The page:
The European woman in a long layered dress in the Australian landscape has become one of the iconic images of Australian folklore. Since the 1800s women have been joining their partners to live in the Outback to run sheep, cattle or wheat stations. Many had no idea of the difficulties and dangers which lay ahead, but showed extraordinary grit and determination. Discover more about Tee Junction at www.teejunction.com.au .
The Outback was ‘no place for a lady’, but many rose to the challenge and, without any previous experience, created homes, raised families and helped run farms.
They had to learn to be involved in the daily running of the station. The initial stages of life here were fraught with difficulties as they tried to adapt to cooking, washing in an old-fashioned boiler as well as helping to fix fences and muster cattle.
These brave and resourceful women encountered conditions which would test their resilience and resourcefulness to the utmost: relentless heat, dust and isolation; and no doctors.
Many women lived in wooden huts or tin sheds with concrete floors, cooked on wood-fired stoves, and lacked any of the domestic appliances we take for granted today.
Their story is part of our Outback legend.
- Visit the land of the ‘Never Never’ in the Northern Territory for an insight into Jeannie Gunn’s famous book. See Elsey Station, the setting for her classic, We of the Never Never, which introduced city dwellers and foreign readers of the early 1900s to life on an Outback station. Nearby at Mataranka Springs is the relocated hut which was used in the film of the same name – an authentic replica of the simple homesteads of the day.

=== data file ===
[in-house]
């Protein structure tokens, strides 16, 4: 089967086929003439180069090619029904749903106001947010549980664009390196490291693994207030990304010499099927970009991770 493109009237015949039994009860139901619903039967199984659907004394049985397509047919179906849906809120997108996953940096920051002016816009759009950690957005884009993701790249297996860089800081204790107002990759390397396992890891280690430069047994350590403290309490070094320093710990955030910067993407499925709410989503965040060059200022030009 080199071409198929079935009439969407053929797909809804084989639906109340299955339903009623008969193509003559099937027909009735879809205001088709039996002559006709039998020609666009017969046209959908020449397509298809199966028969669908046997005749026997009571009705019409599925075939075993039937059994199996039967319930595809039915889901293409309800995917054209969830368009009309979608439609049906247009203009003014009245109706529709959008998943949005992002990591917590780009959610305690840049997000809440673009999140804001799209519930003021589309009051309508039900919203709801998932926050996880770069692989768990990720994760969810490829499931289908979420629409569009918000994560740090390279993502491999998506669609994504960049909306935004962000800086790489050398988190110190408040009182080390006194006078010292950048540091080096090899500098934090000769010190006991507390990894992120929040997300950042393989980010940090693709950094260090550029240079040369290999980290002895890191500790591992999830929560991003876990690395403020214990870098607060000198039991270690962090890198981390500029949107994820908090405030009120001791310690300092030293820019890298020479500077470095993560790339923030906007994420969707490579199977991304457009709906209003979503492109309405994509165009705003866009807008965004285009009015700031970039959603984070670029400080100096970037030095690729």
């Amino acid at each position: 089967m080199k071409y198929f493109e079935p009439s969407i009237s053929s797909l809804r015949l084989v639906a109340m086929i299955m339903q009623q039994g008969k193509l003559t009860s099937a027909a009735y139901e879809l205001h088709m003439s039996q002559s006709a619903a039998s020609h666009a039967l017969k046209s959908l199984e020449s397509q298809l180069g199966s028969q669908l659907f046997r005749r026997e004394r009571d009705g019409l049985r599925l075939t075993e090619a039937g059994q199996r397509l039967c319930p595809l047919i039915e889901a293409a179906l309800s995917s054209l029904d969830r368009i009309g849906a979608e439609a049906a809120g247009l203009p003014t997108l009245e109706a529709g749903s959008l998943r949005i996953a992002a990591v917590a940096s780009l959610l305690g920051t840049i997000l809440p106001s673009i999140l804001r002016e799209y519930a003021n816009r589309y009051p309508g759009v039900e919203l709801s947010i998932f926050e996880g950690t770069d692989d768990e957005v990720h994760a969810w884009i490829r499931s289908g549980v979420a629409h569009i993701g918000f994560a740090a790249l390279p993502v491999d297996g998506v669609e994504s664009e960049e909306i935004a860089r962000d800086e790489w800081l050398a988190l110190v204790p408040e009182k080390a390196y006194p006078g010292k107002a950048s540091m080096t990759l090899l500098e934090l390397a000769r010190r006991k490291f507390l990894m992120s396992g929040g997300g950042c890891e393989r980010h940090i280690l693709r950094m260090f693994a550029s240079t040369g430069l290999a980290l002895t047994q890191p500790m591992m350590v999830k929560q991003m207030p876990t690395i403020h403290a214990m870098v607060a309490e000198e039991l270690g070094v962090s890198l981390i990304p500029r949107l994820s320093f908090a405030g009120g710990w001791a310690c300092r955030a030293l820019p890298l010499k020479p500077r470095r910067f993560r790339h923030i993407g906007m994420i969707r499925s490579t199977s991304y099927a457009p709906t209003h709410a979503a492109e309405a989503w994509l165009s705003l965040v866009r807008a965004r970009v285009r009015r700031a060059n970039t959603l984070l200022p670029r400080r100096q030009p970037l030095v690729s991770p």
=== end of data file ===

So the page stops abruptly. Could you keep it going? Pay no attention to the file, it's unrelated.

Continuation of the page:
- Experience life on a remote cattle station run by a woman at Bullo River Station, 360 km south-west of Darwin. This is the station featured in books by Sara Henderson. Try cattle mustering or horseriding and share their half a million-acre backyard with hosts Marlee and Franz Ranacher. Hear Marlee’s stories of growing up on the property when it was run by her mother, the well-known Australian pastoralist and author Sara Henderson, who documented her struggle to manage the massive Top End cattle station after her husband died in 1985. She wrote six books in all including A Year at Bullo.
- Read Great Pioneer Women of the Outback by Susanna De Vries which profiles 10 Australian female pioneers. Building on the women’s own records and her knowledge of Australian women’s history, Susanna de Vries documents the extraordinary grit and determination it took to build lives in the Australian Outback.
- Visit the home of the Royal Flying Doctor Service and the School of the Air, lifelines for Outback women for decades. The Royal Flying Doctor Service bases in Alice Springs and Charleville (Queensland) are still functional and visitors are welcome to take a guided tour around the operations. Similarly, the School of the Air in Alice Springs provides visitors with a view of radio and internet lessons in action and background information on its unique services.
- See Aboriginal women make basketware and cook damper and billy tea over open fires at Manyallaluk, an Aboriginal community on a former cattle station outside Katherine in the Northern Territory.